Inderscience Publishers. (2010, January 24). Learning the art of creating computer games can boot student skills. ScienceDaily. Retrieved April 17, 2014 from www.sciencedaily.com/releases/2010/01/100121101124.htm
Inderscience Publishers. "Learning the art of creating computer games can boot student skills." ScienceDaily. www.sciencedaily.com/releases/2010/01/100121101124.htm (accessed April 17, 2014).

Share This



More Computers & Math News

Thursday, April 17, 2014

Featured Research

from universities, journals, and other organizations


Featured Videos

from AP, Reuters, AFP, and other news services

German Researchers Crack Samsung's Fingerprint Scanner

German Researchers Crack Samsung's Fingerprint Scanner

Newsy (Apr. 16, 2014) German researchers have used a fake fingerprint made from glue to bypass the fingerprint security system on Samsung's new Galaxy S5 smartphone. Video provided by Newsy
Powered by NewsLook.com
Twitter, Apple Social Data Purchases Likely to Spur More Mergers and Acquisitions

Twitter, Apple Social Data Purchases Likely to Spur More Mergers and Acquisitions

TheStreet (Apr. 16, 2014) The social media data space is likely to see more mergers and acquisitions following Twitter Inc.'s acquisition of tweet analyzer Gnip Inc. on Tuesday and Apples Inc.'s purchase of Topsy Labs Inc. back in December. One firm in particular, the U.K.'s DataSift Inc., could be on the list of potential buyers. Among other social media startups that could be ripe for picking is Banjo, whose mobile app provides aggregated content by topic and location. Banjo could also be a good fit for Twitter. Video provided by TheStreet
Powered by NewsLook.com
Bitcoin Exchange Mt. Gox to Liquidate After Rebuilding Rejected

Bitcoin Exchange Mt. Gox to Liquidate After Rebuilding Rejected

TheStreet (Apr. 16, 2014) Bitcoin exchange Mt. Gox has agreed to liquidate after a Japanese court rejected its plans to rebuild, according to a report by the Wall Street Journal. Mt. Gox filed for bankruptcy protection in February after announcing about 850,000 bitcoins, worth around $454 million at today's rates, may have been stolen by hackers. It has since recovered 200,000 of the missing bitcoins. The court put Mt. Gox's assets under a provisional administrator's control until bankruptcy proceedings begin. Video provided by TheStreet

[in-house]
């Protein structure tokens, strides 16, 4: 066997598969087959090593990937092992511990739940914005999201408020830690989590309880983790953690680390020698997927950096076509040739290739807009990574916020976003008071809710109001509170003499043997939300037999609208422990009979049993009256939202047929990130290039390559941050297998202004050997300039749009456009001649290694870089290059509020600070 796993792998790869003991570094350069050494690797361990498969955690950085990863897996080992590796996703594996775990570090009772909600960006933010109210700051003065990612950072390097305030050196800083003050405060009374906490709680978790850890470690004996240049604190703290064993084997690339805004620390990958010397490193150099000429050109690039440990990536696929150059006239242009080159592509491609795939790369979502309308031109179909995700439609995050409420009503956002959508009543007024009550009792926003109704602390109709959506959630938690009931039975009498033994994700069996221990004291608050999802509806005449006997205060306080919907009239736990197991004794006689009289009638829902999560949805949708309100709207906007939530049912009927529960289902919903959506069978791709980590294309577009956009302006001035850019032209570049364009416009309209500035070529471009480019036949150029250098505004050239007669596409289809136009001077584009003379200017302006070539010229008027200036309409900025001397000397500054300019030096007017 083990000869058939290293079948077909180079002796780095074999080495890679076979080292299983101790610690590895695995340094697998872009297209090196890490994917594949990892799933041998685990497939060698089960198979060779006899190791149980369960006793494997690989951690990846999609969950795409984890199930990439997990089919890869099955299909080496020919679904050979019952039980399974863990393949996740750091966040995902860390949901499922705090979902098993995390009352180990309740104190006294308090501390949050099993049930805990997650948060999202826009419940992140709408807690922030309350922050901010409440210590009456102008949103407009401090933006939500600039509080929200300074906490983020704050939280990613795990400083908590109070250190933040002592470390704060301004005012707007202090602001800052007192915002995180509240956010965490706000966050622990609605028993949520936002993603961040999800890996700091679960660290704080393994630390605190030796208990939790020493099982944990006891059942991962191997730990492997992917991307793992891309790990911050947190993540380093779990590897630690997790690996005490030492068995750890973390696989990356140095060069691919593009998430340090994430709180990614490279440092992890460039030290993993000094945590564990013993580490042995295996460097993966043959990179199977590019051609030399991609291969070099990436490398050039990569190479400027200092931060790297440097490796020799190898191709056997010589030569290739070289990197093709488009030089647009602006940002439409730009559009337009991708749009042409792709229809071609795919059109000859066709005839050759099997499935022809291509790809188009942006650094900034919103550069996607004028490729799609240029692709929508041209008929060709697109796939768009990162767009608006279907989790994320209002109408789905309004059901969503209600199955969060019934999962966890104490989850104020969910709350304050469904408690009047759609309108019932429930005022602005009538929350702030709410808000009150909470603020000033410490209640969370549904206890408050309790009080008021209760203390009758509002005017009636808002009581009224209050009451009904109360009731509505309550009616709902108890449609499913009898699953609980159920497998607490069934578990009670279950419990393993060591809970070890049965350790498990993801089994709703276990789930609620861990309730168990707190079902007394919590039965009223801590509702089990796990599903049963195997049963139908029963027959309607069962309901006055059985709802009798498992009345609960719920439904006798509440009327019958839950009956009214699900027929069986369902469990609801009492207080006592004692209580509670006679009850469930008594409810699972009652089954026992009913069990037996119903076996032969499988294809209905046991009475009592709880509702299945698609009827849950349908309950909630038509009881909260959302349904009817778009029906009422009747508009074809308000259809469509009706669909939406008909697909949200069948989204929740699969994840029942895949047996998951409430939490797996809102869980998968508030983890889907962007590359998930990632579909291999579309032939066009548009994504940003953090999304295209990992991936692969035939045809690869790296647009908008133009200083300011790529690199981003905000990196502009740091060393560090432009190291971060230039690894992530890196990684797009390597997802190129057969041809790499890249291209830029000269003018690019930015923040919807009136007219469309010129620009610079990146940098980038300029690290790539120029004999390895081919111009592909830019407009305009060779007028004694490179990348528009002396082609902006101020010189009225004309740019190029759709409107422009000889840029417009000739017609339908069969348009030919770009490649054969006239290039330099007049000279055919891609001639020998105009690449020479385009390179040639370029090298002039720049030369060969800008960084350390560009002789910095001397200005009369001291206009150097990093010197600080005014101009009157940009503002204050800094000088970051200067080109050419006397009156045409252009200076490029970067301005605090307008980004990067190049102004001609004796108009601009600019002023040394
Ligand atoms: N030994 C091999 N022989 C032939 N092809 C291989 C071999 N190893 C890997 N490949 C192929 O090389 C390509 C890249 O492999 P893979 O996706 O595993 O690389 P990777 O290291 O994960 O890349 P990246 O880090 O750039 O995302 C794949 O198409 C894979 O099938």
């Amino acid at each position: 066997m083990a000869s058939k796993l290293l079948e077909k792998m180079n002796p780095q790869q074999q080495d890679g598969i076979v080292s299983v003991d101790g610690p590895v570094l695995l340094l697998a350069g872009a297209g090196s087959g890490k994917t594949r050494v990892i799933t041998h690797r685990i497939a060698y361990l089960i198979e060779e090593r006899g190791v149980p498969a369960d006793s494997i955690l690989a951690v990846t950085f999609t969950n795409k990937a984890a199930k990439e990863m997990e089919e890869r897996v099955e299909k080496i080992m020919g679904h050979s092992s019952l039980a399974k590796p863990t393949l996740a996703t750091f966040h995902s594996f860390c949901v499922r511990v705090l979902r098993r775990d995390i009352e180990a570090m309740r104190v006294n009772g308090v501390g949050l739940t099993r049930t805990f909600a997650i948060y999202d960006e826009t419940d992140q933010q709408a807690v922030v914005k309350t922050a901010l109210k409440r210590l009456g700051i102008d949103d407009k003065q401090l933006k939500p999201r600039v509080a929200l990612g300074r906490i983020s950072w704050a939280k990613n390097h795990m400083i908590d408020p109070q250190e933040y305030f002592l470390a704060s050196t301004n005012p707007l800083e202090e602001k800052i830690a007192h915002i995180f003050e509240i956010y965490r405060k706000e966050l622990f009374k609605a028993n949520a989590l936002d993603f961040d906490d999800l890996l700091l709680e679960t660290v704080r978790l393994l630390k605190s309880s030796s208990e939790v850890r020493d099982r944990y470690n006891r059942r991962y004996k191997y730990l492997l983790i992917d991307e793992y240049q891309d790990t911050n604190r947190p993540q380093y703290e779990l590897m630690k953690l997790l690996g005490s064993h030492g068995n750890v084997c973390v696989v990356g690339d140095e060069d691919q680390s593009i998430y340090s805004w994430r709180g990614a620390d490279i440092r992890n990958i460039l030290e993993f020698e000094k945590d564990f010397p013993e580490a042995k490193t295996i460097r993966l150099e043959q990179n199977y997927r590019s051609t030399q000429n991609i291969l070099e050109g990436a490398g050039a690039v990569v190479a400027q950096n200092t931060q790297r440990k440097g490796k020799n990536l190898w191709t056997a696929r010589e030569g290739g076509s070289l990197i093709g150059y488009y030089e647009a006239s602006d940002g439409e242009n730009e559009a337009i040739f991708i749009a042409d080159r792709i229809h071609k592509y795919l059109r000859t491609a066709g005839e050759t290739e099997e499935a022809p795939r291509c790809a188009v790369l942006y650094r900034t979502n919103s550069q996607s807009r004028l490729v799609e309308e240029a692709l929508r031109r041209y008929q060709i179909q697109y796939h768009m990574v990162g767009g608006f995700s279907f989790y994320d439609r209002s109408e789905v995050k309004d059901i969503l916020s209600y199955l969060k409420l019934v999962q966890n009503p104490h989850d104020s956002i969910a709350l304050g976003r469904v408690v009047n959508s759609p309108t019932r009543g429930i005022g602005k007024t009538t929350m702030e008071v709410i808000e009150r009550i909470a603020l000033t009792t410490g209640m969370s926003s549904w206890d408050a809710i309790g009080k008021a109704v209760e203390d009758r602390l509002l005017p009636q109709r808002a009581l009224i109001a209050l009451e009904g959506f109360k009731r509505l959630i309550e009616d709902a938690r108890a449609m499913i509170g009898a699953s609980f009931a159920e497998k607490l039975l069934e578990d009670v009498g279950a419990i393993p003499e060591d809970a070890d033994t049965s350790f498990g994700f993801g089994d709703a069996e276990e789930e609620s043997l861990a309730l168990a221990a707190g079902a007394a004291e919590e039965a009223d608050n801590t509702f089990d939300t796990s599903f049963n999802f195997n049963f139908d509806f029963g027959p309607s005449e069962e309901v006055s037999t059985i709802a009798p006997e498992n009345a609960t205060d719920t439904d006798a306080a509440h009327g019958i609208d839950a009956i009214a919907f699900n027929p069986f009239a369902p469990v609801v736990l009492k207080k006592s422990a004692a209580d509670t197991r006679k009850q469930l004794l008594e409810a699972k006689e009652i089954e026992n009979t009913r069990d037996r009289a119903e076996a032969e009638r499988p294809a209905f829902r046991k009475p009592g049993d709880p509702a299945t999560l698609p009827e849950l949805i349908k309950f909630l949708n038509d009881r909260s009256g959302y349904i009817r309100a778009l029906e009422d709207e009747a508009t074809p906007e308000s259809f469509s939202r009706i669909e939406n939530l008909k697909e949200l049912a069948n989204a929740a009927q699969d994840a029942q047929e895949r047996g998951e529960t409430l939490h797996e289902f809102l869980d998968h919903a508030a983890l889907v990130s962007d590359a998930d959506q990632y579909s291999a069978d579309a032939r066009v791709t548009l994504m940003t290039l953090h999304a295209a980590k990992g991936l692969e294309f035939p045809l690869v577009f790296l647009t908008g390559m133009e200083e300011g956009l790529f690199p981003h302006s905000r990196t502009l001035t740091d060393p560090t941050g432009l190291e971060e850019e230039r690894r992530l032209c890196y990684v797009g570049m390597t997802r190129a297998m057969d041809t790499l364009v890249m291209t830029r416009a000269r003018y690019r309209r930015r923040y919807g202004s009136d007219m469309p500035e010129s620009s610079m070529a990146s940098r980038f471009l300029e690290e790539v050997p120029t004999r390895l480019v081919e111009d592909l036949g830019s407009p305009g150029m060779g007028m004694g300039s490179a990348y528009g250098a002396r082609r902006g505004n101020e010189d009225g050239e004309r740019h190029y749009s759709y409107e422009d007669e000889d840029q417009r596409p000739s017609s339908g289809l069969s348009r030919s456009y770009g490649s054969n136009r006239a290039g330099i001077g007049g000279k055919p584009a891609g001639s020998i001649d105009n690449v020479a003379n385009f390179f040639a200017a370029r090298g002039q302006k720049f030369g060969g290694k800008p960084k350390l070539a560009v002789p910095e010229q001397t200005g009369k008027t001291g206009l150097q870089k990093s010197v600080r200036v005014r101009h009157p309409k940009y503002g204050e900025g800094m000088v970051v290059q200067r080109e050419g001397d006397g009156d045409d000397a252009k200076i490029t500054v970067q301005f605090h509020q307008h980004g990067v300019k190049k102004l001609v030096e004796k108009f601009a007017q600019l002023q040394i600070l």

Powered by NewsLook.com
BlackBerry: The Crash That Launched 1,000 Startups

BlackBerry: The Crash That Launched 1,000 Startups

Reuters - Business Video Online (Apr. 16, 2014) Tech startups in BlackBerry's hometown of Waterloo, Ontario, are tapping talent from the struggling smartphone company and filling the void left in the region by its meltdown. Reuters correspondent Euan Rocha visits the region that could become Canada's Silicon Valley. Video provided by Reuters
Powered by NewsLook.com

Search ScienceDaily

Number of stories in archives: 140,361

Find with keyword(s):
Enter a keyword or phrase to search ScienceDaily for related topics and research stories.

Save/Print:
Share:

Breaking News:
from the past week

In Other News

... from NewsDaily.com

Science News

Health News

Environment News

Technology News



Save/Print:
Share:

Free Subscriptions


Get the latest science news with ScienceDaily's free email newsletters, updated daily and weekly. Or view hourly updated newsfeeds in your RSS reader:

Get Social & Mobile


Keep up to date with the latest news from ScienceDaily via social networks and mobile apps:

Have Feedback?


Tell us what you think of ScienceDaily -- we welcome both positive and negative comments. Have any problems using the site? Questions?
Mobile: iPhone Android Web
Follow: Facebook Twitter Google+
Subscribe: RSS Feeds Email Newsletters
Latest Headlines Health & Medicine Mind & Brain Space & Time Matter & Energy Computers & Math Plants & Animals Earth & Climate Fossils & Ruins